Structure of your home loan
Before you decide on how to structure your home loan, there are a few things you will need to know, like types of loans available and the difference between fixed and floating (also known as variable).
How you structure your home loan will depend on a number of personal factors such as income flow and future plans. Structuring your home loan correctly is very important as it can save you thousands of dollars in interest and cut years off your home loan! They say it’s not the rate you pay but rather the rate at which you pay off your loan that’s important. While we agree, ideally getting the best rate and paying if off as soon as you can will give you the best result.
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Fixed Interest Rates
You can generally choose to fix the interest rate on your mortgage for periods ranging from 6 months to 5 years at a time. Some banks also offer terms of up to 7 years.
The upside of having a fixed rate is that repayments cannot go up on you during the fixed interest rate period. This option provides you with the peace of mind of knowing what your repayments will be for a given period of time. The downside is that if interest rates go down and you have fixed your rate for a longer period of time you are stuck paying the higher rate. In the event that you wish to cancel the fixed rate contract you may have to pay early termination fees.
A fixed interest rate may suit you if:
• You prefer the certainty of knowing what your repayments will be for the period
• You’re unlikely to make large lump sum payments within the fixed rate term
• You’re unlikely to sell your home during the fixed rate term
• You’re on a fixed income
• You understand penalties may apply if you break the fixed rate early
This means that your interest rate can go up or down as the economy changes. Variable rates can move either way resulting in increased or decreased interest costs. A benefit of variable rate loans is that you can pay off lump sums without penalty. You can also switch from a variable interest rate to a fixed rate at any time.
Floating Rates may suit you if:
• You wish to pay off large lump sums
• You are planning to sell your property or have uncertain future plans
Depending on your circumstances, you may wish to have a split home loan, with portions on both fixed and floating to provide you with some flexibility.
Types of Mortgages
This type of loan is the most popular in New Zealand. How it works -each repayment includes a combination of interest and principal. At first, your repayments will comprise mostly of interest but as the amount you still owe begins to decrease, your regular repayment will include less interest and repay more of the principal (the amount you borrowed). Most of your later mortgage repayments go towards paying back the principal.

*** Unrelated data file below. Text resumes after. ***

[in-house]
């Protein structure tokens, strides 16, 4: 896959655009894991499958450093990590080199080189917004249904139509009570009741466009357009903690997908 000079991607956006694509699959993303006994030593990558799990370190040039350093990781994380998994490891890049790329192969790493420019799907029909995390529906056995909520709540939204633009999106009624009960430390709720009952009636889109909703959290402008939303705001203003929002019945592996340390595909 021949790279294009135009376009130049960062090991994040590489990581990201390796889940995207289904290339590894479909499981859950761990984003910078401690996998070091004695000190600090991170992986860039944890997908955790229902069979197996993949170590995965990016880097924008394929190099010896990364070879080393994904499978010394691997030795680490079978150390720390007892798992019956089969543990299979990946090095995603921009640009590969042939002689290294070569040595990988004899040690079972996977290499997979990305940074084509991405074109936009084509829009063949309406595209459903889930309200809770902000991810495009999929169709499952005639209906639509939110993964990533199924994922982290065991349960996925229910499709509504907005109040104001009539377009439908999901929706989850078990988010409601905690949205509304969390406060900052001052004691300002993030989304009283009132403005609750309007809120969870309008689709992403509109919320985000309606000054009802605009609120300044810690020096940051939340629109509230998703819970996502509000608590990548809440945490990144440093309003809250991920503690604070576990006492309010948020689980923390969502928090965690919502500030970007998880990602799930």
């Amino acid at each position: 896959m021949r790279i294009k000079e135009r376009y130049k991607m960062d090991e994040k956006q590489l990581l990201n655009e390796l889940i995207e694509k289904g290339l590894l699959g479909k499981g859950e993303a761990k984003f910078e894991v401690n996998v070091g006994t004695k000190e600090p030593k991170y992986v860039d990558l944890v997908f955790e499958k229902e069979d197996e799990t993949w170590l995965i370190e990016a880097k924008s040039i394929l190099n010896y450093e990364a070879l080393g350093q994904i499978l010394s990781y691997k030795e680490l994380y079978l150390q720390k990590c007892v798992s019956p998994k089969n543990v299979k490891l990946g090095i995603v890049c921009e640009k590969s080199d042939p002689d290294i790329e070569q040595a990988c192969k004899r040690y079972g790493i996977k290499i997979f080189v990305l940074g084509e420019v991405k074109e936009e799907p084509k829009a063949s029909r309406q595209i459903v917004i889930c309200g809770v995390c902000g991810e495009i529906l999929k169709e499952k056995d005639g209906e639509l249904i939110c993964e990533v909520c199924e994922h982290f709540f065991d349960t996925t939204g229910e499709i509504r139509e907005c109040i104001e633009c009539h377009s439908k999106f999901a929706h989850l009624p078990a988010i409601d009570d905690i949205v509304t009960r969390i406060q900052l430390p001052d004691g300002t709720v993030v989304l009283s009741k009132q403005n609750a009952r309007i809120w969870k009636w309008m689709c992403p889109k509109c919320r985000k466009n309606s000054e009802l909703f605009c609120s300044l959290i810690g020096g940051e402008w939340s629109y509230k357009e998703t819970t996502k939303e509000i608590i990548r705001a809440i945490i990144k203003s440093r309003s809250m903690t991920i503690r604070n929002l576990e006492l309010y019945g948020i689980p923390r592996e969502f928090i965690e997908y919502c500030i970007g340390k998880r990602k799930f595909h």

Straight Line Loan
This type of loan is seldom used in New Zealand. How it works – the amount of principal you are borrowing is divided into equal repayments over the term of the loan, and then interest is applied to each of these repayments. Each repayment includes the same amount of principal, so as the total principal reduces, so does the interest charged. This way the repayments reduce a little each time.
With interest only loans you are only paying the interest cost but no principal, so the amount that you borrow does not reduce. Interest only loans are usually only available for those who have more than 20% equity in their property and are often limited to a maximum period of 5 years.
A flexi facility is like having a large overdraft facility and combines your daily transactions and home loan into one account. This way when your income is paid in, it immediately reduces your home loan balance saving you on interest. Some flexi facilities have reducing limits which help you repay the principal. If you have a non-reducing limit you need to be very disciplined in making principal repayments to the account to reduce the amount of the loan.
Often people with flexi facilities will use their credit card for all their day to day expenses and then pay the full balance owing before due date. This provides some interest free credit and leaves the dollars in your account reducing your interest costs. If you are going to use your credit card in this way – we recommend setting up a direct debit to pay your credit card – that way you’ll never miss the due date and be up for hefty interest rate fees. We also recommend that so long as you always pay your credit card before due date that you look for a card that offer maximum rewards – you may like to save up air points for a mid winter break!
Some lenders offer offset loans. Offset loans offset the amount of your loan by the value of funds held by you in other accounts thereby saving you in interest costs. Offset loans are available on floating rates only.
Capped Rate Loans
Capped rate loans are available from some lenders. A capped interest rate on your home loan means you’ll pay less interest if rates fall. However, in the event that rates do go up, your interest rate will never go higher than the capped rate.
Take advantage of our Free Planning Meeting today to get expert advice about the best way to structure your home loan.